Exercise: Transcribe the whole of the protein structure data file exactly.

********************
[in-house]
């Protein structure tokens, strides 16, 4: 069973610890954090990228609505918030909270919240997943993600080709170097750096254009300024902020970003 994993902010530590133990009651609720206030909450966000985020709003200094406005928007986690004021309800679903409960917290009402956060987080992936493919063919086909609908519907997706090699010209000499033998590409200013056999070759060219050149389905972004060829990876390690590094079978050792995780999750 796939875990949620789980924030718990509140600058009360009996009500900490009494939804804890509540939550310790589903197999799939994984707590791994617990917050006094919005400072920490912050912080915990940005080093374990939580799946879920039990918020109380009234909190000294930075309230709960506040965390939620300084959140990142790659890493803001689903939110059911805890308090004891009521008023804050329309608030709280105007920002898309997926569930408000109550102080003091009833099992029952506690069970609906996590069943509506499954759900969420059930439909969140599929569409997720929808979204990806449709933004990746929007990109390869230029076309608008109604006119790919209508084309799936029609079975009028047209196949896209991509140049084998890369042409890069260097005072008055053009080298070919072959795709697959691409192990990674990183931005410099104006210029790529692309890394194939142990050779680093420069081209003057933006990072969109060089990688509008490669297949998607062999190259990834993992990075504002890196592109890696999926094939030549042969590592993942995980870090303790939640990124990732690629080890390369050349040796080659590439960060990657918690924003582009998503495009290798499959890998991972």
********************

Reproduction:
[in-house]
């Protein structure tokens, strides 16, 4: 069973610890954090990228609505918030909270919240997943993600080709170097750096254009300024902020970003 994993902010530590133990009651609720206030909450966000985020709003200094406005928007986690004021309800679903409960917290009402956060987080992936493919063919086909609908519907997706090699010209000499033998590409200013056999070759060219050149389905972004060829990876390690590094079978050792995780999750 796939875990949620789980924030718990509140600058009360009996009500900490009494939804804890509540939550310790589903197999799939994984707590791994617990917050006094919005400072920490912050912080915990940005080093374990939580799946879920039990918020109380009234909190000294930075309230709960506040965390939620300084959140990142790659890493803001689903939110059911805890308090004891009521008023804050329309608030709280105007920002898309997926569930408000109550102080003091009833099992029952506690069970609906996590069943509506499954759900969420059930439909969140599929569409997720929808979204990806449709933004990746929007990109390869230029076309608008109604006119790919209508084309799936029609079975009028047209196949896209991509140049084998890369042409890069260097005072008055053009080298070919072959795709697959691409192990990674990183931005410099104006210029790529692309890394194939142990050779680093420069081209003057933006990072969109060089990688509008490669297949998607062999190259990834993992990075504002890196592109890696999926094939030549042969590592993942995980870090303790939640990124990732690629080890390369050349040796080659590439960060990657918690924003582009998503495009290798499959890998991972």